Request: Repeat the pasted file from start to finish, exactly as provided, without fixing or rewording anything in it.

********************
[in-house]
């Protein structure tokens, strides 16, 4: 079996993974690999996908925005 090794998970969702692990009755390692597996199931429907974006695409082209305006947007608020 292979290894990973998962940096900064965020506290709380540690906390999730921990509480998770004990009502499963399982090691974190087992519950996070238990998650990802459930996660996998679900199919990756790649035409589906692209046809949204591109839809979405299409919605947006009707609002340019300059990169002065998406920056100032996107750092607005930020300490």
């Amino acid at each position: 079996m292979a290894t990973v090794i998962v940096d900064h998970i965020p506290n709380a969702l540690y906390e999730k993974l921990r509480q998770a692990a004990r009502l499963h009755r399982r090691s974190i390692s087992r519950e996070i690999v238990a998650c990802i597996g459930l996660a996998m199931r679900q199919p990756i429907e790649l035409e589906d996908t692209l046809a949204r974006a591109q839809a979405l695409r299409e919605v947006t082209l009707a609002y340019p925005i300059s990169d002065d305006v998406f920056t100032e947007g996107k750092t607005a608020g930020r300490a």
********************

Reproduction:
[in-house]
């Protein structure tokens, strides 16, 4: 079996993974690999996908925005 090794998970969702692990009755390692597996199931429907974006695409082209305006947007608020 292979290894990973998962940096900064965020506290709380540690906390999730921990509480998770004990009502499963399982090691974190087992519950996070238990998650990802459930996660996998679900199919990756790649035409589906692209046809949204591109839809979405299409919605947006009707609002340019300059990169002065998406920056100032996107750092607005930020300490």
């Amino acid at each position: 079996m292979a290894t990973v090794i998962v940096d900064h998970i965020p506290n709380a969702l540690y906390e999730k993974l921990r509480q998770a692990a004990r009502l499963h009755r399982r090691s974190i390692s087992r519950e996070i690999v238990a998650c990802i597996g459930l996660a996998m199931r679900q199919p990756i429907e790649l035409e589906d996908t692209l046809a949204r974006a591109q839809a979405l695409r299409e919605v947006t082209l009707a609002y340019p925005i300059s990169d002065d305006v998406f920056t100032e947007g996107k750092t607005a608020g930020r300490a």